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Bardin had been sitting on the communal bunk for some while, waiting for Bengo to speak. Bengo though was absorbed in cutting Bardin’s toe-nails, and was concentrating, his tongue sticking out of the corner of his mouth. Bardin had to wait with subdued impatience until Bengo had finished this engrossing task.
“There, you should look quite presentable now”, said Bengo “You might even like to come outside and join us in the dunes. Or are you gonna stay and sulk down here like you have done all the trip so far?”
“I’m not sulking”, said Bardin.
“Yes you are”, said Bengo “I suppose it’s never occurred to you that one of the reasons you weren’t allowed to go to Krindei was that the Church might take you as a hostage to get Kieran to go to them? It’s just the sort of weasly, underhand thing they could do”.
“How did you get to work all that out?” Bardin snapped.
“Because whilst you have been SULKING down here I’ve been talking with Adam, Julian and Ransey. And they told me all the dangers there were in you going to Krindei, and as you won’t think of your own safety, you might at least think of Kieran’s”.
Bardin stuck his bottom lip out, unconsciously imitating Lonts when he had been told off. Bengo picked Bardin’s cap from out of the rubble on the desk and ceremoniously held it out to him.
The clowns went up to the forward deck, where Finia was doing some muscle-toning exercises, watched with withering disdain by Tamaz.
“Old Flat-Cap’s appeared”, said Tamaz.
Finia looked round.
“I hope you haven’t been thinking up anymore ideas”, he said.
“No”, Bardin mumbled.
“Good”, said Finia “’Cos that last one was bilge!”
Everyone else was on the beach, where they had put up a couple of tents to serve as temporary shelter against the searing glare of the sun. Bardin dived into the nearest one as though he was suffering from acute shyness.
“Gawd, it’s like living with Howard Hughes”, said Joby “Chuckles the Clown, a laugh a week … if you’re lucky!”
“I thought you lot were going for a walk?” said Adam.
“Yeah alright!” said Joby.
Adam went into the tent, where Bardin had peeled off his singlet and was using it as a pillow.
“Finia said my idea was bilge”, he mumbled.
“Finia can have rather an abrasive tongue sometimes”, said Adam, crouching down on his haunches next to him “Perhaps you should be grateful he never became a theatre critic!”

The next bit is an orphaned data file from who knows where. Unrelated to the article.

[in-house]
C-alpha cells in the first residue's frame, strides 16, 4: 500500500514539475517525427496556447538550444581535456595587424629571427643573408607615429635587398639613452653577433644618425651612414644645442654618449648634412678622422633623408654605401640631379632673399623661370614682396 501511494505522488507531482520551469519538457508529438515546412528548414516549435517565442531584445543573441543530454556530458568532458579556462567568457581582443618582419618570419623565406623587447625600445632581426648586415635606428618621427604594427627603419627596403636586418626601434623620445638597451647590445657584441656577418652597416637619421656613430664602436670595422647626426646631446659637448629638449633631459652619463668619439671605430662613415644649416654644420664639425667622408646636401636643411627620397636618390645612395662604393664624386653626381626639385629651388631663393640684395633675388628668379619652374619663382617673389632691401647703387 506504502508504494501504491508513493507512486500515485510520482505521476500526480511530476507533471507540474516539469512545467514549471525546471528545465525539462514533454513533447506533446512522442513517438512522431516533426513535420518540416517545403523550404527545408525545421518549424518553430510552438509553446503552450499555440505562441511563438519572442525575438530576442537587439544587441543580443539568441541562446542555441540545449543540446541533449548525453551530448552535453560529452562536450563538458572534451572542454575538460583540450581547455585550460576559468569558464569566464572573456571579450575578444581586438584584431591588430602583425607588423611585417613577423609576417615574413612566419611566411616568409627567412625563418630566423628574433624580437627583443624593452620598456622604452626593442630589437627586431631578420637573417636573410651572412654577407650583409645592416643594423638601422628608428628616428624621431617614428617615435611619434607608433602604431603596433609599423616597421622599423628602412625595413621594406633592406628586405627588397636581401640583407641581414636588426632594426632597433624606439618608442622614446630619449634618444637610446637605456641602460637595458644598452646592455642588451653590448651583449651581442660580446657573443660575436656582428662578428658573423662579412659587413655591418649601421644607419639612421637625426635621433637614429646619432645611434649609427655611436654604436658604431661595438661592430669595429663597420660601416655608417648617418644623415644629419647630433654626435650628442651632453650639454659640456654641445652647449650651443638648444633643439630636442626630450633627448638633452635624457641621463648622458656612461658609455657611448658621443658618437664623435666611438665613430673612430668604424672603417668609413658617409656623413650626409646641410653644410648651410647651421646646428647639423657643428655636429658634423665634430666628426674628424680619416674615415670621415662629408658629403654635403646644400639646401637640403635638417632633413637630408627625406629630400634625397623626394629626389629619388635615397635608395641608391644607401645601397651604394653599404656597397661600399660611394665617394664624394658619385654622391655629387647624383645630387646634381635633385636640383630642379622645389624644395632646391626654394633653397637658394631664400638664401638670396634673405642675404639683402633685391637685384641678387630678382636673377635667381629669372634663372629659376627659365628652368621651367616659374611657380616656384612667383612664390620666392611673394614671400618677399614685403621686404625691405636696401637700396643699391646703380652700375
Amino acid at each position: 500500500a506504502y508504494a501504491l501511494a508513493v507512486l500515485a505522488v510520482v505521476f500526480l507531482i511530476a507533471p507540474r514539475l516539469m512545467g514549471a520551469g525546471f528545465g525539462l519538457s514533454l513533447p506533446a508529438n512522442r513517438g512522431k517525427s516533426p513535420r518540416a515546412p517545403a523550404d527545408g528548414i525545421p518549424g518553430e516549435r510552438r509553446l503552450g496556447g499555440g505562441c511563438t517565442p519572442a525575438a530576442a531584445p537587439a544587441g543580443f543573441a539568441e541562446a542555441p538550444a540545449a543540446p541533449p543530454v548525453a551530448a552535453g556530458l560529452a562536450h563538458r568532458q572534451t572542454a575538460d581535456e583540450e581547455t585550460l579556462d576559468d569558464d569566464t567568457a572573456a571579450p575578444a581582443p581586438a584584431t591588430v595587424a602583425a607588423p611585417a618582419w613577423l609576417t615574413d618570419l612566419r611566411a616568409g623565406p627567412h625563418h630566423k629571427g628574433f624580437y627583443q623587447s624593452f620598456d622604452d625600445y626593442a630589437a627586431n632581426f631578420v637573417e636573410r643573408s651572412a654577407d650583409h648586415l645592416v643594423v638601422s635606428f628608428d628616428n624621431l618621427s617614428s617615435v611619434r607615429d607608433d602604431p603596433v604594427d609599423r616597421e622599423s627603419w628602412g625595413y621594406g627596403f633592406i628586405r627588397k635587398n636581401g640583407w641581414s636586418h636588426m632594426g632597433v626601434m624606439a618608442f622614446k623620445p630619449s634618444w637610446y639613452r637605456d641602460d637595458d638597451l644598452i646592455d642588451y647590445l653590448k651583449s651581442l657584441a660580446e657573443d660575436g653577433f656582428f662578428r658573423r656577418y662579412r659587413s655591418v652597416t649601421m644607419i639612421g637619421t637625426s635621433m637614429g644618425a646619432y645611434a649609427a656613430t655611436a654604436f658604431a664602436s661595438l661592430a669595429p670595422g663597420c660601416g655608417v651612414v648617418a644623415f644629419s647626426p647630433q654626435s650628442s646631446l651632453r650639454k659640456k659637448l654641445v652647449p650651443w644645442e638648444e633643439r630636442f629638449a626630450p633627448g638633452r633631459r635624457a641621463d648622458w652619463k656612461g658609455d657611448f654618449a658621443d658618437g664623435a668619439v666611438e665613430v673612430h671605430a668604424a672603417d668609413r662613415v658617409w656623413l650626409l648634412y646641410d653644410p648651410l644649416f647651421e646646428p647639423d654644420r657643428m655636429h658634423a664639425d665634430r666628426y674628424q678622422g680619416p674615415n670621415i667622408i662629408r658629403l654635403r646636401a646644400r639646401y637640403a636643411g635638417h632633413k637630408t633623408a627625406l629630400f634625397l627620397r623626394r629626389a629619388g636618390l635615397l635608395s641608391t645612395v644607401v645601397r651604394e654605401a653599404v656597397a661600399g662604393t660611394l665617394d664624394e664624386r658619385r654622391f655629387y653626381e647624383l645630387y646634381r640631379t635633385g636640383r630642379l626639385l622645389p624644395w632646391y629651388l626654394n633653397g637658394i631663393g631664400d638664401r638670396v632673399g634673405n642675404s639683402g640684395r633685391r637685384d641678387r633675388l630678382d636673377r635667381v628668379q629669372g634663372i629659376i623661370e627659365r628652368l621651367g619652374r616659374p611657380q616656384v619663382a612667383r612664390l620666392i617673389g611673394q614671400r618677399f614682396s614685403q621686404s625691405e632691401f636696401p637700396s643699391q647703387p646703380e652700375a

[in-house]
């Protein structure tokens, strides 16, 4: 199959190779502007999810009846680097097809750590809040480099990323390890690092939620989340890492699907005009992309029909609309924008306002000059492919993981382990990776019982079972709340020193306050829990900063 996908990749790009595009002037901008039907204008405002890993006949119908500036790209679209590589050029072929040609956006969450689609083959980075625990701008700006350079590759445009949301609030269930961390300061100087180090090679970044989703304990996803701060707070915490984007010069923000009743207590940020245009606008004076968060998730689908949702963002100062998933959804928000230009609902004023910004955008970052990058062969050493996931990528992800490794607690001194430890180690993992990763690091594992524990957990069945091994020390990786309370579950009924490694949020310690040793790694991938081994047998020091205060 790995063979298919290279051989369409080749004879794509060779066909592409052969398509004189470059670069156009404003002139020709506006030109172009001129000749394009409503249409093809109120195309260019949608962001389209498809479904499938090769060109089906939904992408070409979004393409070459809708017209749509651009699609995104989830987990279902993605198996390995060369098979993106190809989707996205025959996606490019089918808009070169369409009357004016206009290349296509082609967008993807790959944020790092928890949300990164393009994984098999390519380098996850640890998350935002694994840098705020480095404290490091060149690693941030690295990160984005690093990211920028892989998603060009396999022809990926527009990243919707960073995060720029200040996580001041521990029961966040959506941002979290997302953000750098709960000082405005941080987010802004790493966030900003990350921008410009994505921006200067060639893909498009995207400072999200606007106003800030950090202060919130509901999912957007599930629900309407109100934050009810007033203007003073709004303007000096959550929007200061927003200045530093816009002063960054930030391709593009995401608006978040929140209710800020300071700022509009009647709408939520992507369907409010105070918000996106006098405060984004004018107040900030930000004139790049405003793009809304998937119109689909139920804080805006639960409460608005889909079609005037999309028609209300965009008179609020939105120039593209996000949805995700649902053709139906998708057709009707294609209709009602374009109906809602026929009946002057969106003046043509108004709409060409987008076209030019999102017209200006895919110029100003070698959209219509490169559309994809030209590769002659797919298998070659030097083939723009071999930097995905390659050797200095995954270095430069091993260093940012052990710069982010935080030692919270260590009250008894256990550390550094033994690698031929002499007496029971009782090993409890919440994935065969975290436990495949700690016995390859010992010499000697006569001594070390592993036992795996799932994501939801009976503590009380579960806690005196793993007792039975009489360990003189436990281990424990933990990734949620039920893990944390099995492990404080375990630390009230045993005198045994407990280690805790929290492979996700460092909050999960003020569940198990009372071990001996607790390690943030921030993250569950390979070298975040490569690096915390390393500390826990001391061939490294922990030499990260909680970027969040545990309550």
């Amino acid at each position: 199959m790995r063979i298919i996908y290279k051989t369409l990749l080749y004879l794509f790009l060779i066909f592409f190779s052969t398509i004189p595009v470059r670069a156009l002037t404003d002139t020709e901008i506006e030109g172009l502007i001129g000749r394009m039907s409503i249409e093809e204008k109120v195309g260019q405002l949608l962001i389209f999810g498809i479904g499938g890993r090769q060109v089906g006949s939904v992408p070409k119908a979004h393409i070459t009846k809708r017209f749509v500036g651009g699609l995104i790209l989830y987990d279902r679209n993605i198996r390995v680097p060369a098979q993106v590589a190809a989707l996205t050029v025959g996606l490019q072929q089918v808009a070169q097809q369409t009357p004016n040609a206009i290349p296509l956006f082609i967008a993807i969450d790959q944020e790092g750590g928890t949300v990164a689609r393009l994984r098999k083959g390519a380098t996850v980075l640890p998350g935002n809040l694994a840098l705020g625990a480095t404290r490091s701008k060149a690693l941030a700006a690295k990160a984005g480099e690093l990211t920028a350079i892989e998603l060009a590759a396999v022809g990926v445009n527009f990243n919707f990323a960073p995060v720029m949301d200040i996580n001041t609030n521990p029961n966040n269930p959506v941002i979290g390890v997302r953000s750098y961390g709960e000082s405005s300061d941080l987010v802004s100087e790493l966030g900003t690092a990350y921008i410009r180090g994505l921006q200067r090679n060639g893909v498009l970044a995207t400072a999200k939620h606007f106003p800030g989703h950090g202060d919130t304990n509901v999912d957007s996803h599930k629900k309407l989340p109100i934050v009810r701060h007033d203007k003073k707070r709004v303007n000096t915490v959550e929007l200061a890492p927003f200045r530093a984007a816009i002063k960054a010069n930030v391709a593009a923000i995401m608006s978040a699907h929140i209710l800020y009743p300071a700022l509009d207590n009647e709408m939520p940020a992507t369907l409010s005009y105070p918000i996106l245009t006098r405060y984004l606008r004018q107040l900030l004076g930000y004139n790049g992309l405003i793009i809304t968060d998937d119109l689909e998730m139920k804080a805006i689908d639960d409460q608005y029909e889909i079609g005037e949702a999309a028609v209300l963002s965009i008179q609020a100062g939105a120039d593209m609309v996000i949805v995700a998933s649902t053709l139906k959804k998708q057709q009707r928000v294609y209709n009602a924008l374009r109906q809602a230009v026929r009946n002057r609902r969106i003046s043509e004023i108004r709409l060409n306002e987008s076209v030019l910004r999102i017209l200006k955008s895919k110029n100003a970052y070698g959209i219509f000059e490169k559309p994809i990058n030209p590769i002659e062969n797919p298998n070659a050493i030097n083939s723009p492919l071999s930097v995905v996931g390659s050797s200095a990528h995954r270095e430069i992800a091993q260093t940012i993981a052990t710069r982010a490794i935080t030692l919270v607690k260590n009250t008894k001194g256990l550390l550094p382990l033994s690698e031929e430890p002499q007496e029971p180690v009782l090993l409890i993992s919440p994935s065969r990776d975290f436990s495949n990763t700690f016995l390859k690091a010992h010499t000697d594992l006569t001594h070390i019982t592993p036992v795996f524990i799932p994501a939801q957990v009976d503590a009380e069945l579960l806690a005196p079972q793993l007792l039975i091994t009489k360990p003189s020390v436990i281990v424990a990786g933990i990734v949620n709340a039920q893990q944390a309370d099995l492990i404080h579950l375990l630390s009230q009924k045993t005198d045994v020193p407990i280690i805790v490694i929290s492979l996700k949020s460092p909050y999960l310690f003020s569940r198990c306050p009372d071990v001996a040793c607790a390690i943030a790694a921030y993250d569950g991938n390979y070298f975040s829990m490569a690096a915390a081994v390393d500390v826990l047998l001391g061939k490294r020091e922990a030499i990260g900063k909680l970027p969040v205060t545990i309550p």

Bardin managed an involuntary laugh.
“You really have got to put all this behind you, Bardin”, said Adam “It’s not worth all this angst and breast-beating. Lo-Lo wants to organise a cricket-match later and you’re the best over-arm bowler we’ve got!”
“Bardy doesn’t like it when I act clever, it annoys him”, said Bengo, walking with Julian, Hillyard, Joby and Kieran over the top of the dunes. Mieps was following on a short way behind.
“Don’t worry, it doesn’t happen very often”, said Joby.
“I would have thought that a lifetime spent in showbusiness would be enough to give anyone a thick skin”, said Julian.
“Yeah, but being on the receiving end of all those custard pies would be enough to dent anyone’s confidence!” said Joby.
“Bardy’s tough, but he’s also temperamental”, said Bengo “But then I guess we all are really”.
“We’ll have to slow down a bit”, said Julian “Mieps is having trouble keeping up, aren’t you, Girly?”
Mieps hissed irritably in reply.
“Do you want a piggy-back, Mieps?” said Hillyard, who was ambling along with his hands in his pockets as though he was on a hard flat road.
“I can manage!” Mieps exclaimed.
“We should make allowances for having a woman in our midst I suppose”, said Julian.
Mieps used his walking-stick to whack Julian across the behind.
“Have we actually decided where we’re going on this walk?” said Kieran, who was carrying the water-bottles “Only as far as I can see we could be setting out across the Sahara!”
Everything they could see was silvery-grey, apart from the sky which was pure blue. Like a great salt-plain the silvery sand stretched out towards the horizon, completely unbroken. The loneliness and desolation of it got to Bengo, who announced that he was going back to check on Bardin.
“Jolly good idea”, said Julian, after Bengo had gone “Bardin’s starting to worry me considerably. He seems to be turning into Captain Ahab, and seeing the giant worm as Moby Dick!”
“He’s got it into his head that he’s gotta prove something”, said Joby “Don’t ask me why!”